Coffee Hour with Alton Byers | Rapid FQI | MOOC maps


Mapping the location of the 49,000 students who take a MOOC called “Maps and the Geospatial Revolution,” revealed some interesting patterns. See related story below.


The Population Association of America (PAA) has just announced that Stephen A. Matthews and two Penn State colleagues will be the next co-editors of its flagship journal, Demography.

Russ Hedberg received funding from the National Science Foundation for a doctoral dissertation research improvement grant.

Sterling Quinn accepted a job as assistant professor of Geography at Central Washington University, beginning September 2016.

Cynthia A. Brewer’s new edition of Designing Better Maps: A Guide for GIS Users, has been published by Esri.

Professor Emeritus Lucky Yapa’s son Sunil was interviewed on Late Night with Seth Myers about his novel, “Your Heart is a Muscle the Size of a Fist.”

Alumnus Vaclav Smil (Ph.D. ’69) was mentioned in Bill Gates book blog:


Coffee Hour with Alton C. Byers
Impacts of the April 27, 2015 Nepal earthquake on four potentially dangerous glacial lakes in Nepal
On April 25, 2015, a magnitude 7.8 earthquake struck central Nepal, causing more than 8,000 deaths throughout the country. Two weeks later, a magnitude 7.3 aftershock caused further damage and uncertainty. Massive landslides wiped out entire villages, rivers were dammed by landslides, and the geologic and geomorphic integrity of high altitude mountains and glaciers was destabilized. Scientists throughout the world began to worry that the seismic activity could also result in new glacial lake outburst floods (GLOFs) through the weakening of terminal moraines and destabilization of potential triggers, such as overhanging ice and landslides.

  • 3:30 to 5:00 p.m.
  • Refreshments are offered in 319 Walker Building at 3:30 p.m.
  • The lecture begins in 112 Walker Building at 4:00 p.m.
  • Coffee Hour To Go Webcast
  • Next week: Qunying Huang “Social media: an emerging data source for human mobility studies”

Department of Geography announces spring 2016 Coffee Hour speakers
Coffee Hour has been presented weekly by the Department of Geography for 48 years to promote collegiality and discussion around entertaining and thought-provoking topics. Topics have included climate change, online learning, social justice, mass transit, carbon sequestration and cartography.

Rapid version of assessment tool provides easier way to monitor
wetland quality
A modified or “rapid” version of an existing wetland assessment tool can accurately assess the quality of wetlands, according to Penn State researchers. Using the rapid version of the tool, known as the Floristic Quality Assessment Index (FQI), can save time and improve upon wetland monitoring strategies.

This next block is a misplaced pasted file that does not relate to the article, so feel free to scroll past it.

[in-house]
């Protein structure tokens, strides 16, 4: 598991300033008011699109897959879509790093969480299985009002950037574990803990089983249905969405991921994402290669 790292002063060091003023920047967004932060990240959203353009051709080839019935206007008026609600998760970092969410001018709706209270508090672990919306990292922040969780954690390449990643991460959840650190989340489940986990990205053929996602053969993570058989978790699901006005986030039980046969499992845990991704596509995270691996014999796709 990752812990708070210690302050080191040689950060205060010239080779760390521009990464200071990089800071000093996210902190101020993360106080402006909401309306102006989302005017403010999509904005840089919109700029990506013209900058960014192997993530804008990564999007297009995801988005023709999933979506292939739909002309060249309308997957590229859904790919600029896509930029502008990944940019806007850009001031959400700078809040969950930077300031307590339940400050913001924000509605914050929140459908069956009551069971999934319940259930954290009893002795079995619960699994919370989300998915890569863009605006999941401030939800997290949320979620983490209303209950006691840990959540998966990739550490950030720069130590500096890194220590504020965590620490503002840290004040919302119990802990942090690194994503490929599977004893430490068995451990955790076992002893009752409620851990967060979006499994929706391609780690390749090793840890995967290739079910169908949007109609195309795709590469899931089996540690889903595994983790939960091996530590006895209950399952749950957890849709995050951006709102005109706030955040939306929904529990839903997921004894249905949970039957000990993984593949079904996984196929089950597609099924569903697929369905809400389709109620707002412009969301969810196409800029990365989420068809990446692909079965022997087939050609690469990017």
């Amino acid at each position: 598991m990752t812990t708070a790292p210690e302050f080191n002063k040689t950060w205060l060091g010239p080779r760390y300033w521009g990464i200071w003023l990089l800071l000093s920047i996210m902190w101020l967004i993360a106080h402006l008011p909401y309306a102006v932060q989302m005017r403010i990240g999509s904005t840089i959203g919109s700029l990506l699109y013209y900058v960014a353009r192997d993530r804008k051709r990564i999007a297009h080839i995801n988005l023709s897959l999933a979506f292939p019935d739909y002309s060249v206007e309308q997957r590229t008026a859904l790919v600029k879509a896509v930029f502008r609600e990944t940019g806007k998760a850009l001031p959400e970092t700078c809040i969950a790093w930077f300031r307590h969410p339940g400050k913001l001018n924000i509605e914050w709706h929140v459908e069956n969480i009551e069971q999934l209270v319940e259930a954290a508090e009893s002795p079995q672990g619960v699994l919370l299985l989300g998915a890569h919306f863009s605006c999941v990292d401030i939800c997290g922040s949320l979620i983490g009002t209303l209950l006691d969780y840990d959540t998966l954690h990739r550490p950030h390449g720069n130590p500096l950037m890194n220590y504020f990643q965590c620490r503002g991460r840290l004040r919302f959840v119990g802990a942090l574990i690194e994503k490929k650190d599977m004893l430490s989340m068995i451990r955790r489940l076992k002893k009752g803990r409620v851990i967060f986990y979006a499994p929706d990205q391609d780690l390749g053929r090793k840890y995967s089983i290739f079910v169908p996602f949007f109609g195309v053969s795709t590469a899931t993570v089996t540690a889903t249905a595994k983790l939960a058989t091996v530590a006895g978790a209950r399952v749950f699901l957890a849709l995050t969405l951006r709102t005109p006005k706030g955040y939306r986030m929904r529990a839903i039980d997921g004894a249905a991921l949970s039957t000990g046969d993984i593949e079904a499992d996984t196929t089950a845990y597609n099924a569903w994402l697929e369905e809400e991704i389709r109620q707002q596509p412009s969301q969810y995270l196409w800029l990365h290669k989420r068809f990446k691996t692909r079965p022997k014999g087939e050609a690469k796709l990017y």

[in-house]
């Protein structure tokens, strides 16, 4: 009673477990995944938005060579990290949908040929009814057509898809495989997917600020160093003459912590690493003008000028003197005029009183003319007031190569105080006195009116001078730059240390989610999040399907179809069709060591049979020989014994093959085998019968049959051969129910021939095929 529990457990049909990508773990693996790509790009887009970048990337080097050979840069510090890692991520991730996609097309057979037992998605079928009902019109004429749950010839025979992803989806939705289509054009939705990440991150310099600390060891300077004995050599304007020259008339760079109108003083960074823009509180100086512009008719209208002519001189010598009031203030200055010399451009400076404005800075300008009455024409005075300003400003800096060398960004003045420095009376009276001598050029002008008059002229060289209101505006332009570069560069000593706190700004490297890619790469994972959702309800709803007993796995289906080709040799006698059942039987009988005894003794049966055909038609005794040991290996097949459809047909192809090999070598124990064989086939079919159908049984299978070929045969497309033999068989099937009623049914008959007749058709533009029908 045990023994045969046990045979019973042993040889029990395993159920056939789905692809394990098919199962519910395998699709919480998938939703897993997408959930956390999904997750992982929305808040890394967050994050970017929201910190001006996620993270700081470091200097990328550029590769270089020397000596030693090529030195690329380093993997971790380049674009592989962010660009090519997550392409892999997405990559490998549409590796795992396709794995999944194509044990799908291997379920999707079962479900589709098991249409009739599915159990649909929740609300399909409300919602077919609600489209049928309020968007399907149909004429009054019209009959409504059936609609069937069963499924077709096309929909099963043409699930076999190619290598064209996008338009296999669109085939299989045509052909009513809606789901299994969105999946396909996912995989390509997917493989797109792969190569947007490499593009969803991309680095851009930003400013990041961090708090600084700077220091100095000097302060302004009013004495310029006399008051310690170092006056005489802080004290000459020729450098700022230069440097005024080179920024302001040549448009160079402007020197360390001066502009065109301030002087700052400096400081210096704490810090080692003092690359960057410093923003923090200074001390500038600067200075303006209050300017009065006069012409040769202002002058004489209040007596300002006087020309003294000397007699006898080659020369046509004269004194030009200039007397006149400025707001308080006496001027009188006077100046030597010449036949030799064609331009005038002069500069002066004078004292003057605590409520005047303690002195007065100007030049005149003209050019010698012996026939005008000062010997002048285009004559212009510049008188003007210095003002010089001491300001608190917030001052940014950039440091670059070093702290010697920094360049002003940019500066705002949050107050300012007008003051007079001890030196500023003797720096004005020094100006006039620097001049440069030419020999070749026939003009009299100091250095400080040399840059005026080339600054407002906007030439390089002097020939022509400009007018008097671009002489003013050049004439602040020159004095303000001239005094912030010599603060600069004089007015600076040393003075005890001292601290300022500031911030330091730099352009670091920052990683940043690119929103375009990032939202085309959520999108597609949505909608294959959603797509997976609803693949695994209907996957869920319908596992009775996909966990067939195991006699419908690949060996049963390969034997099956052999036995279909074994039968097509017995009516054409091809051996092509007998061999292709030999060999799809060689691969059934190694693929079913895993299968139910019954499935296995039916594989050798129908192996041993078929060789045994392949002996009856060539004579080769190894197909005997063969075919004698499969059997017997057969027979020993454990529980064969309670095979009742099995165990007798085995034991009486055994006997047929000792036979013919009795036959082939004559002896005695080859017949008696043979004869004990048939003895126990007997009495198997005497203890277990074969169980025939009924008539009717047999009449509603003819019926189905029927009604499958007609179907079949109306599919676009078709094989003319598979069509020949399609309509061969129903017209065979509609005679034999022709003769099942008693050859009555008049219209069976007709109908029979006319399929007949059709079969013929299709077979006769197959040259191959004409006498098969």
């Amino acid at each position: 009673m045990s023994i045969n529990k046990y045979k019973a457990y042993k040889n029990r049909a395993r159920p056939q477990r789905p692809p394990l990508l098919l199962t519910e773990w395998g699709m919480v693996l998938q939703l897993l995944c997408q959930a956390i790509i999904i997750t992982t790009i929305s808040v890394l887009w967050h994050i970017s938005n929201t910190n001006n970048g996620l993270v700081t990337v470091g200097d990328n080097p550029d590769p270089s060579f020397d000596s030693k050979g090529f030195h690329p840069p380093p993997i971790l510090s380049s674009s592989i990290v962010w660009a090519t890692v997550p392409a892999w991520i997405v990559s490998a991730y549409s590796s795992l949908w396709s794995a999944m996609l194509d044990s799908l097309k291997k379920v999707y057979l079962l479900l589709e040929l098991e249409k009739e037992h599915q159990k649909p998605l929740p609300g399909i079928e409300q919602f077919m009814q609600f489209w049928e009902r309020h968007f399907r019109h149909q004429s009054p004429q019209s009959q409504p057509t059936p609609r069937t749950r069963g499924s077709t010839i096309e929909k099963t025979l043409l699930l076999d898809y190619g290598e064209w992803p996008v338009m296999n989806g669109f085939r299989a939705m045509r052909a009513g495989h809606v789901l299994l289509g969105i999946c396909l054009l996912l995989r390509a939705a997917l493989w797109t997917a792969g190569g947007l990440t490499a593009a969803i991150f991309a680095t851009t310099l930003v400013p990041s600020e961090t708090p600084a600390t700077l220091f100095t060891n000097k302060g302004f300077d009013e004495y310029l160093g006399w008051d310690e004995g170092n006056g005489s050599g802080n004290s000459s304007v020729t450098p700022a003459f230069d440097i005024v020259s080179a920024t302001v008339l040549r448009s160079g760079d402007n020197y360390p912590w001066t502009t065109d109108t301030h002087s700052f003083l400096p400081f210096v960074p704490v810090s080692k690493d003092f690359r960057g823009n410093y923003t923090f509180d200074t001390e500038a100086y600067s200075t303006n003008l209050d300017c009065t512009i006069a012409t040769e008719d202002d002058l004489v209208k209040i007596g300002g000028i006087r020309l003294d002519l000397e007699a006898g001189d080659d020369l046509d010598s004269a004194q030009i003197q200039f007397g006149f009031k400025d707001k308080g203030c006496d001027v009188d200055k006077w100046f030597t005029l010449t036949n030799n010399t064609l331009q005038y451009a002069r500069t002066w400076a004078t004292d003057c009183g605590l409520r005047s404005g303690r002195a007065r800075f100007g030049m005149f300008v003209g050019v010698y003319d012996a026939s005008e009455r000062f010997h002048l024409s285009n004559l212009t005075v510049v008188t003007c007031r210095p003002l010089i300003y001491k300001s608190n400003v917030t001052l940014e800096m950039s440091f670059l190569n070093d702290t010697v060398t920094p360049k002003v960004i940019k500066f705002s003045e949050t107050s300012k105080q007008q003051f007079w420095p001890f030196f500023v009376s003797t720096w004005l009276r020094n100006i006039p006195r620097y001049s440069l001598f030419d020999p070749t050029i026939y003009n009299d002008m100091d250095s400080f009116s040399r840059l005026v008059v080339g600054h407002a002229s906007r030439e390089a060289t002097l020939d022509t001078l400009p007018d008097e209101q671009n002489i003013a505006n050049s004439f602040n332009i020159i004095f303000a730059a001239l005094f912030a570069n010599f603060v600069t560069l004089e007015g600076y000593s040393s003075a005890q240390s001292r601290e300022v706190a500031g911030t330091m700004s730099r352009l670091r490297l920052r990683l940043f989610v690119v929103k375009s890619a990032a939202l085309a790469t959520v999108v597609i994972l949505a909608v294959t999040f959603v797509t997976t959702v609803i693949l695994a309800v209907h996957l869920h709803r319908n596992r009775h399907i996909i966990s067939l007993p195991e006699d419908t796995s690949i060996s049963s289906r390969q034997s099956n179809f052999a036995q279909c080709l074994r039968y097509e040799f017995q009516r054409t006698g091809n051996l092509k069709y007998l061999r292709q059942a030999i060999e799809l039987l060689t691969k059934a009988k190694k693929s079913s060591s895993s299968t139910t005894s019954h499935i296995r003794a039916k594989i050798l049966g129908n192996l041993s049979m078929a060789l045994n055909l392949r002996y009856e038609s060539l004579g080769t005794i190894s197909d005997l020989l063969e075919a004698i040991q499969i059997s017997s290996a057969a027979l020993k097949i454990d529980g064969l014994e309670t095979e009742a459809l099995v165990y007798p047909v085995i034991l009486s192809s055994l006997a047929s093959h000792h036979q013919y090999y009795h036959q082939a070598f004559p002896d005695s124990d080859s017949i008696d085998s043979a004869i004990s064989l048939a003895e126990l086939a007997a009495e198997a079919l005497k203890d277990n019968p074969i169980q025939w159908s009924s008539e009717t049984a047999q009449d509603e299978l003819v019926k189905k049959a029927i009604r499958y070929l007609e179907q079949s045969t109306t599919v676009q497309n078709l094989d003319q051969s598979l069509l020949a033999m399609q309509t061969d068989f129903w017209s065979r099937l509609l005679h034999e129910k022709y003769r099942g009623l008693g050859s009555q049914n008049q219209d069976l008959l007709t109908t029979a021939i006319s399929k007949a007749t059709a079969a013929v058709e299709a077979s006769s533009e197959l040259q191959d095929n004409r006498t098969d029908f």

“Some U.S. states have lost 90 percent of their wetlands since the 1950s, and, of the ones that are left, many are being degraded,” said Sarah Chamberlain, senior research assistant and botanist for Penn State’s wetland research center, Riparia, and lead author on the findings published in the current issue of Ecological Indicators.

Mapping internships teach geography student importance of field work
Ryan Gallagher has certainly mapped his way to a foundation for entering the field in geography. Over the last two summers, Gallagher, a Schreyer Scholar majoring in geography at Penn State, completed two internships that did something positive — first, mapping stormwater drainage systems for College Township, in State College, Pennsylvania; then mapping data for Riparia, a wetlands research center housed in Penn State’s Department of Geography on the University Park campus.


Mapping a MOOC Reveals Global Patterns in Student Engagement
By Anthony C. Robinson in The Chronicle of Higher Education
Teaching an online course that 49,000 students have signed up for presents an unprecedented challenge when it comes to an important aspect of instruction: knowing your audience. I could see from my course “dashboard” in Coursera that the students hailed from 190 countries, with 6 percent from India, 31 percent from the United States, and so on, but these numbers only took me so far. I wondered which places had lots of students earning a passing grade? Which places had students who were really engaged with the course? Since I’m a cartographer, it made sense to make some maps.

Towards contextualized models of spatial relations
By Jan Oliver Wallgrün, Alexander Klippel, Morteza Karimzadeh in Proceedings of the 9th Workshop on Geographic Information Retrieval
DOI: 10.1145/2837689.2837692
We argue that Geographic Information Retrieval has a lot to gain from the creation of contextualized models of spatial relations that capture how human usage of spatial relational expressions is affected by contextual factors. We propose a framework to develop such models and discuss challenges.

Fine-grain spatial patterning and dynamics of land use and agrobiodiversity amid global changes in the Bolivian Andes
By Karl S. Zimmerer and Hector Luis Rojas Vaca in Regional Environmental Change
DOI: 10.1007/s10113-015-0897-8
Our research addresses the gap in scientific research on the fine-grain spatial patterns and social–ecological interactions of land use and agrobiodiversity. The spatial dimension of agrobiodiversity dynamics potentially strengthens the social–ecological resilience and food security of smallholders by buffering risk and vulnerability.


We received a few incorrect guesses, but last week’s dog was Galway, a beagle mix and companion to Lorraine Dowler. Keep the dog pictures coming!

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